Waking Up to Great Coffee
Award winning journalist Emma Inch discovers how the coffee trade has been brewing in East Sussex, creating delicious roasts that would normally only be found within city limits.
Monika Kostrubala is cupping coffee. On her work bench sits a neat row of tiny mugs, each filled and ready for tasting. On the shelves around her, pouches of roasted beans and small tins of handmade coffee body scrub line the walls. Outside, a sturdy wind whips over the Downs, but inside is a still oasis; quiet, warm and filled with the roasted chocolate, red fruit, caramel-nut aroma of good coffee.
From a business point of view, there are a lot of great coffee shops and lots of coffee drinkers who are knowledgeable about coffee. For those of us who care enough to put the effort in, it’s great to have this kind of captive audience.Rick CurtisManaging Director of Pharmacie Coffee
Waking Up to Great Coffee
Monika grew up in Poland, and has always enjoyed coffee. In the past, she studied ecology and worked for a fragrance company, and she draws on all her experience in her current role.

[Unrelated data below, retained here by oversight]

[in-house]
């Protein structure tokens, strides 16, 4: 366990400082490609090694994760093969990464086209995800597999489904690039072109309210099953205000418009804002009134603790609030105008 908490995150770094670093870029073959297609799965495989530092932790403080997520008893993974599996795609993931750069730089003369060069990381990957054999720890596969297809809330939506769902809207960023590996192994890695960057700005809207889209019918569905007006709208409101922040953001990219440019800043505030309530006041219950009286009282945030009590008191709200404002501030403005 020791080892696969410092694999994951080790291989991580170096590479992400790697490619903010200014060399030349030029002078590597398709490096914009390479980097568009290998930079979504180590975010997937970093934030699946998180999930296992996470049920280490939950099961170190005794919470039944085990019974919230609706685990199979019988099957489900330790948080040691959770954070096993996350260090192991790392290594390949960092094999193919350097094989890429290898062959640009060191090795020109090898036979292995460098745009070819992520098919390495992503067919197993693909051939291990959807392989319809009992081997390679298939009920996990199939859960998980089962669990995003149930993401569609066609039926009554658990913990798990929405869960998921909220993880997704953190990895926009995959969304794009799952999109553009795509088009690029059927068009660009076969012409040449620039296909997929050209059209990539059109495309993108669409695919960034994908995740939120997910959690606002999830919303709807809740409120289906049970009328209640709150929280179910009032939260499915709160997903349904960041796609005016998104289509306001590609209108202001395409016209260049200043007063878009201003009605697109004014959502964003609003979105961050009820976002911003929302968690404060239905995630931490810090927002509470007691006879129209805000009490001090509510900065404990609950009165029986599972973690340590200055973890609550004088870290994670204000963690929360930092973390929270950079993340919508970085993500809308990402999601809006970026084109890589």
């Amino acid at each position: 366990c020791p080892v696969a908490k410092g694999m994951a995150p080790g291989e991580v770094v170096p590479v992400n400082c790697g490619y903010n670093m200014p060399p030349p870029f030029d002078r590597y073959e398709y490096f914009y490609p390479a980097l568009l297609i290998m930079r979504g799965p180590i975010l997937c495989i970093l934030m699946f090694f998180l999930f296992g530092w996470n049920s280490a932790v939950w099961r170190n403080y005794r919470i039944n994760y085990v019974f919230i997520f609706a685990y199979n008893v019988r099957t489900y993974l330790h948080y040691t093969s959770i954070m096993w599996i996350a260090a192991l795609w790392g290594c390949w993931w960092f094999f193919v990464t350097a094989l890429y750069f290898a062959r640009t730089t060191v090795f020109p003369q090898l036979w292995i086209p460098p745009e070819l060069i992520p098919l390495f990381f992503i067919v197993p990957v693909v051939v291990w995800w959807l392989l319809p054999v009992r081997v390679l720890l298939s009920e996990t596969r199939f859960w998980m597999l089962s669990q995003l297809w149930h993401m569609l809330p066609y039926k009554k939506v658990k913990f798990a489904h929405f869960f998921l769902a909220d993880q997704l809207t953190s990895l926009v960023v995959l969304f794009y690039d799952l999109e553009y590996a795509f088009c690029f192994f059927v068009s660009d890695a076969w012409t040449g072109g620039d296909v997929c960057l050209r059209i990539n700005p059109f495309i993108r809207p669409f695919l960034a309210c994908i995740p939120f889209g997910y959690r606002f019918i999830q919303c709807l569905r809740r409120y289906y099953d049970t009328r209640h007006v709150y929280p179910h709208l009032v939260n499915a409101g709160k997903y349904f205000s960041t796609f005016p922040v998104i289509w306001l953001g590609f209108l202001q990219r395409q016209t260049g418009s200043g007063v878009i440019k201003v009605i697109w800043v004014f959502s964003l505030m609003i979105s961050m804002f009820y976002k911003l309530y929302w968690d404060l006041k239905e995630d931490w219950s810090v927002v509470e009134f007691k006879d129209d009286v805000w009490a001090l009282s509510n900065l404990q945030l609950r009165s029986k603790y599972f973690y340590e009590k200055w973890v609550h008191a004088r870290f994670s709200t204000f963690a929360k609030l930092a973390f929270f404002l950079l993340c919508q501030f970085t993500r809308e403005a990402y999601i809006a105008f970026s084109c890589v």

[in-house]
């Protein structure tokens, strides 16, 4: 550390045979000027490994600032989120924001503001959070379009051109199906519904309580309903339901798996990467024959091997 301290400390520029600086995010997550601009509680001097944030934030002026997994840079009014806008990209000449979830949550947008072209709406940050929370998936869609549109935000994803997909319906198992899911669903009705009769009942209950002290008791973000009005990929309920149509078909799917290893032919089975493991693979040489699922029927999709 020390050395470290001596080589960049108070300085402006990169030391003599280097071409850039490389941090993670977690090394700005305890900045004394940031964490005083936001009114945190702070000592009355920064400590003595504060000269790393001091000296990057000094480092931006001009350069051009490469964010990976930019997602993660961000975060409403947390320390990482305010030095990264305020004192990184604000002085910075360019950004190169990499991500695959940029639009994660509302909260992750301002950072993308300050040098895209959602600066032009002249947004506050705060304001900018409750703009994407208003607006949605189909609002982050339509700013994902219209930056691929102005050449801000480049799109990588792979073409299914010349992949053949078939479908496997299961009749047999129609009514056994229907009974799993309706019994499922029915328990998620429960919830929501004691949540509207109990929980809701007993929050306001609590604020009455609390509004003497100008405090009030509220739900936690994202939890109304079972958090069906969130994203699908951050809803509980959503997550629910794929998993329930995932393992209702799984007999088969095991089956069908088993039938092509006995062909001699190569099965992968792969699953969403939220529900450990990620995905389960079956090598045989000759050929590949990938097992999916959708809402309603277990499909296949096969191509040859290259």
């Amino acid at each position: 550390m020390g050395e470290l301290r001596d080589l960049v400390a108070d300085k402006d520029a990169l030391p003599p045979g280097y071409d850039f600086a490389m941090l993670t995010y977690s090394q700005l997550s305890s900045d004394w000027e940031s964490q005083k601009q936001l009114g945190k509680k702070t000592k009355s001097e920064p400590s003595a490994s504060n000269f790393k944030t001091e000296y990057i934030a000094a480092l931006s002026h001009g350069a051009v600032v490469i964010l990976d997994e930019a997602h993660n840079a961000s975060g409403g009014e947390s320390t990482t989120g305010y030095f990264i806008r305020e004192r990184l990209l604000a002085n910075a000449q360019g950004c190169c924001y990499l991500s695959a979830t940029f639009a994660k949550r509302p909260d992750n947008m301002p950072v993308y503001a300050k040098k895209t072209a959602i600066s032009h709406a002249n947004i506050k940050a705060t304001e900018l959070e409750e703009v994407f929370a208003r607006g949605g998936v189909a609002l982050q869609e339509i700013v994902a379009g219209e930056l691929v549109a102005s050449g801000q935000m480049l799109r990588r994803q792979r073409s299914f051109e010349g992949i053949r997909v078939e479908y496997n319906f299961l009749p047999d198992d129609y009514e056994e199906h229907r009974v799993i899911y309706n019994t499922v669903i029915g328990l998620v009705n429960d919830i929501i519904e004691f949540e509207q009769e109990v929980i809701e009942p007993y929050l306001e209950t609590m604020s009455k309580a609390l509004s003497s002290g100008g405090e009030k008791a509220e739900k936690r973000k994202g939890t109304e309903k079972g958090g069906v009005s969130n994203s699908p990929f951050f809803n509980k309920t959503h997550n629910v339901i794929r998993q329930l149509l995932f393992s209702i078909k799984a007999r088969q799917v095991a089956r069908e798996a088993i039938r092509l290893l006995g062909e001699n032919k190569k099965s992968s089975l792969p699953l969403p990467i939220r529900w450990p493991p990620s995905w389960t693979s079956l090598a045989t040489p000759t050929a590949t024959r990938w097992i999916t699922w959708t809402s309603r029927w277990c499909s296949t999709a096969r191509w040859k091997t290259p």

‘I’m really crazy about plants,’ she explains, ‘And coffee itself, it’s such an interesting plant. It’s unbelievable. So many varieties, so many different beans, and you need to know the coffee species to know how to properly roast it.’
Monica Kostrubala, Liquid Spirit Coffee Roasters
In 2019, Monika, together with her husband, founded Liquid Spirit Coffee Roasters, just one of the wave of new roasteries that, over the past few years, has transformed the coffee scene in East Sussex. Based on a working farm in Litlington, four miles northeast from the coastal town of Seaford, the roastery is one of a number of businesses on site, including Long Man Brewery and Cadence, a café serving it’s own unique blend of coffee, developed alongside Liquid Spirit. On a hot day, the farm is alive with visitors to the brewery shop and a constant stream of cyclists and walkers from the nearby South Downs Way, enjoying the lift that great coffee can bring.
Its mix of accessible countryside, busy towns, good transport links, and a relative proximity to the capital, makes East Sussex an ideal place to set up a coffee roastery. Omer Seydioglu is the co-founder of Moresso Coffee Roasters, based in Lye Green, near Crowborough. Having previously operated a café with a small roastery in Crystal Palace, when it came to time to expand, he moved south.